Receivership ends where the appointment’s objective has been fulfilled, or the company has reached other arrangements satisfactory to those persons who sought the appointment of the receiver.

In the event that there are no assets available and directors do not propose any action in relation to the company, the receiver may notify ASIC so that the company may be deregistered.

Voluntary Administration

Voluntary administration (‘VA’) is another form of external administration whereby a third-party ‘administrator’ assumes control of and investigates the affairs of a company, with a view to helping it trade out of a period of financial distress.

VA is ordinarily suggested in situations where at least part of a company’s business remains viable despite its present financial difficulties.

An administrator may be appointed either by:

  1. The company, through a resolution of directors, who have formed the opinion that the company is insolvent or likely to become insolvent;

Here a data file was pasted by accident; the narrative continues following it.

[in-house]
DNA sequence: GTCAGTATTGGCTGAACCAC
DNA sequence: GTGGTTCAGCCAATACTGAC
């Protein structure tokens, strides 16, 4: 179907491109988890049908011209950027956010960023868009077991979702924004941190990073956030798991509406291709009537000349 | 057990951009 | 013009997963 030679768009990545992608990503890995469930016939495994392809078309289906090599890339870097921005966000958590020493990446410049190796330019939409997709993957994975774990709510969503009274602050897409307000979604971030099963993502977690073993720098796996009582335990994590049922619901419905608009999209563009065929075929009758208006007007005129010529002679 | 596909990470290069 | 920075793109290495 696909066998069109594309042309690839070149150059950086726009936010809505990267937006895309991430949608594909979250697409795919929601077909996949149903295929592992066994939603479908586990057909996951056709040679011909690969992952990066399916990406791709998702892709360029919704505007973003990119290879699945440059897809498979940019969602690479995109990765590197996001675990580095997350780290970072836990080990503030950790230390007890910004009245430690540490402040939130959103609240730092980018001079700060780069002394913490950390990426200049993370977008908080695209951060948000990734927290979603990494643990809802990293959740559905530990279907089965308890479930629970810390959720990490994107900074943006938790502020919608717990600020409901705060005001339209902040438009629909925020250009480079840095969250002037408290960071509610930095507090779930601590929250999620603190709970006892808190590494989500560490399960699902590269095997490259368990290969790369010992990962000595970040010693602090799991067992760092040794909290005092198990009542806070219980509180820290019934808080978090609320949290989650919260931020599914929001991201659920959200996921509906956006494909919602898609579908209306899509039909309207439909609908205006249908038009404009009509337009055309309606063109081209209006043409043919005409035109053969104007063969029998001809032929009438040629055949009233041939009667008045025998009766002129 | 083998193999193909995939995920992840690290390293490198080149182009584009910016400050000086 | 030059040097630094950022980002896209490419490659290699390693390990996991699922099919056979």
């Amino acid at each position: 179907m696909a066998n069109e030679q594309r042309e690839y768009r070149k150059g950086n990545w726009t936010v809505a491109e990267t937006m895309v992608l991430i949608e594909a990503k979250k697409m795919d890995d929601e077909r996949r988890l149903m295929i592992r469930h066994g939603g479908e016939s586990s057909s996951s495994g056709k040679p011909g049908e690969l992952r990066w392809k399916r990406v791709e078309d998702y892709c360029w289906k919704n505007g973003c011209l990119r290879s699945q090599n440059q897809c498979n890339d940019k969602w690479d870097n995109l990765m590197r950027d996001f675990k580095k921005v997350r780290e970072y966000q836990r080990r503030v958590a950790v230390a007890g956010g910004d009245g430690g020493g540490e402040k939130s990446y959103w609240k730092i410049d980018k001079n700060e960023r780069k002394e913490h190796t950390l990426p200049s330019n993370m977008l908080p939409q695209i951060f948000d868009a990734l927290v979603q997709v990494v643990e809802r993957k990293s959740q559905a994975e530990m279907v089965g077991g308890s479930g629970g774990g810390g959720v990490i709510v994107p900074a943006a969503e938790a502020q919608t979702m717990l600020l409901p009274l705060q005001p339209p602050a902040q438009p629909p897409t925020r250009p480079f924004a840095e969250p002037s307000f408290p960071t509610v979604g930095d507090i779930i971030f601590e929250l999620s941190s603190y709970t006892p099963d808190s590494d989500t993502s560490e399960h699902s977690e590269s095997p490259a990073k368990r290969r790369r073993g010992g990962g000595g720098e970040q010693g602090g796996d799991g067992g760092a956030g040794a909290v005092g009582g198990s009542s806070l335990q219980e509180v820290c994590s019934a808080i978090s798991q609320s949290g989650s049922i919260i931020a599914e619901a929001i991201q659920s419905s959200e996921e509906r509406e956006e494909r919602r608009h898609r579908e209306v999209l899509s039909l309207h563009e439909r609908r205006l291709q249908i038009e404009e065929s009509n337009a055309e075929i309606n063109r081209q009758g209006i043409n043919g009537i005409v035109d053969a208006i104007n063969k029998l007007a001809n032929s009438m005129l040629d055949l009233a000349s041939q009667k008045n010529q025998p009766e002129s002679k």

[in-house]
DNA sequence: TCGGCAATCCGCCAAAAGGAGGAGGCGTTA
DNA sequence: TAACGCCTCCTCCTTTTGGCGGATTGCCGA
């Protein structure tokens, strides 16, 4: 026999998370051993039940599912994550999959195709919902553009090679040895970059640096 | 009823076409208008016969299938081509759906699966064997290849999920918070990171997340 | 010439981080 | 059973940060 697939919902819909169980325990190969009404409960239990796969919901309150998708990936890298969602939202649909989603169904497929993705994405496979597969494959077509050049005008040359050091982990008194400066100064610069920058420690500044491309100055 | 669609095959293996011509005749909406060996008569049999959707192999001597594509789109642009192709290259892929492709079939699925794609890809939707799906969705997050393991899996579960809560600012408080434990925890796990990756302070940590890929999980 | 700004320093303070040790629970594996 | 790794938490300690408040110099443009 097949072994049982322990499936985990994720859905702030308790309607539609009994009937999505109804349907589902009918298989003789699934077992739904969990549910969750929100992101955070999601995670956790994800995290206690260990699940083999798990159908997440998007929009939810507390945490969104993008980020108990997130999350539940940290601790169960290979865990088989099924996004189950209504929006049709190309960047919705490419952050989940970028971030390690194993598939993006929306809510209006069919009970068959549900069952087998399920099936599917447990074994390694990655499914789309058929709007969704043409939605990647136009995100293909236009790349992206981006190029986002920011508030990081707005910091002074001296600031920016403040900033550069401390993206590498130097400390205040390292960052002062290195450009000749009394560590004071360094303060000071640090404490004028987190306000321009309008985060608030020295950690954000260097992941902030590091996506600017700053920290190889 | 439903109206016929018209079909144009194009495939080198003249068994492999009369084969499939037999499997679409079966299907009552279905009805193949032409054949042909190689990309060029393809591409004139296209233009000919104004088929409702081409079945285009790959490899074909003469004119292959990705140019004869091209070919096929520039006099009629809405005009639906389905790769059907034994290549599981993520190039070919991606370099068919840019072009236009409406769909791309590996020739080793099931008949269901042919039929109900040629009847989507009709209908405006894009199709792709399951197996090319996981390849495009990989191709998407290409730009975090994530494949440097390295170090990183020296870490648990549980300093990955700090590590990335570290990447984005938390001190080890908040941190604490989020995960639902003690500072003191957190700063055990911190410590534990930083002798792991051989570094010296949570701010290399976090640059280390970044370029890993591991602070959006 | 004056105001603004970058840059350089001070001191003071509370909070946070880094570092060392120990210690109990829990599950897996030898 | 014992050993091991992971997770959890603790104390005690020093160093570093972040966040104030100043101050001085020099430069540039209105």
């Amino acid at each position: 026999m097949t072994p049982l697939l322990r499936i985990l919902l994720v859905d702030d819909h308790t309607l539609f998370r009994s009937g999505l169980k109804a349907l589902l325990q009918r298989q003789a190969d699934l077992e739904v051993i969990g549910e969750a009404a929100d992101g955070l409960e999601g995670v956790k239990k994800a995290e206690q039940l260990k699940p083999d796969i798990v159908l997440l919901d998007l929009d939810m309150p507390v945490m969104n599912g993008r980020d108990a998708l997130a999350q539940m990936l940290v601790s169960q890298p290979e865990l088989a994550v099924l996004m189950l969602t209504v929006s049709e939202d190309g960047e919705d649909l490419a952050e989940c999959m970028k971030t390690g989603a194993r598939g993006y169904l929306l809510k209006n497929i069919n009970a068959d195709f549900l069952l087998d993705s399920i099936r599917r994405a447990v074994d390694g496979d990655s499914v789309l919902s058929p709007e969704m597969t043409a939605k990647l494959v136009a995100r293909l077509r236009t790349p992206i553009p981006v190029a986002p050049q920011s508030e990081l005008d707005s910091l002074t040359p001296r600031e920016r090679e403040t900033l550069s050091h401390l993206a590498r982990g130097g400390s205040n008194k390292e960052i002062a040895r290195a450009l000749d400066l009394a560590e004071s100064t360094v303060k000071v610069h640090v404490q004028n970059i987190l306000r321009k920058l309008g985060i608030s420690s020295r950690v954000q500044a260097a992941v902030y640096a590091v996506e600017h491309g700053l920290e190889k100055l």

2. A liquidator or provisional liquidator, provided they think the company is insolvent or likely to become insolvent; or
  3. A secured creditor, provided they have a security interest over all or nearly all of the company’s property, and the security interest is perfected and enforceable.

Within eight business days of being appointed, a VA will convene a first meeting of creditors wherein the creditors:

  • Must decide whether to appoint a committee of creditors; and or
  • Have the opportunity to replace the existing administrator.

If a creditors’ committee is appointed, it has the power to consult with the administrator and receiver and consider reports by the administrator.

As noted above, an administrator is treated as an agent of the company and has complete control of the company’s business.

The powers of other company directors and officers are suspended while the company is under administration, and they may perform company functions only with the administrator’s approval.

An administrator will then take steps to investigate the company’s business, property, affairs and financial circumstances.

Within 25 business days of being appointed, an administrator must then convene a second meeting of creditors, wherein they will suggest one of the following courses of action to the company’s creditors:

  1. For the company to execute a deed of company arrangement (commonly referred to as a ‘DOCA’);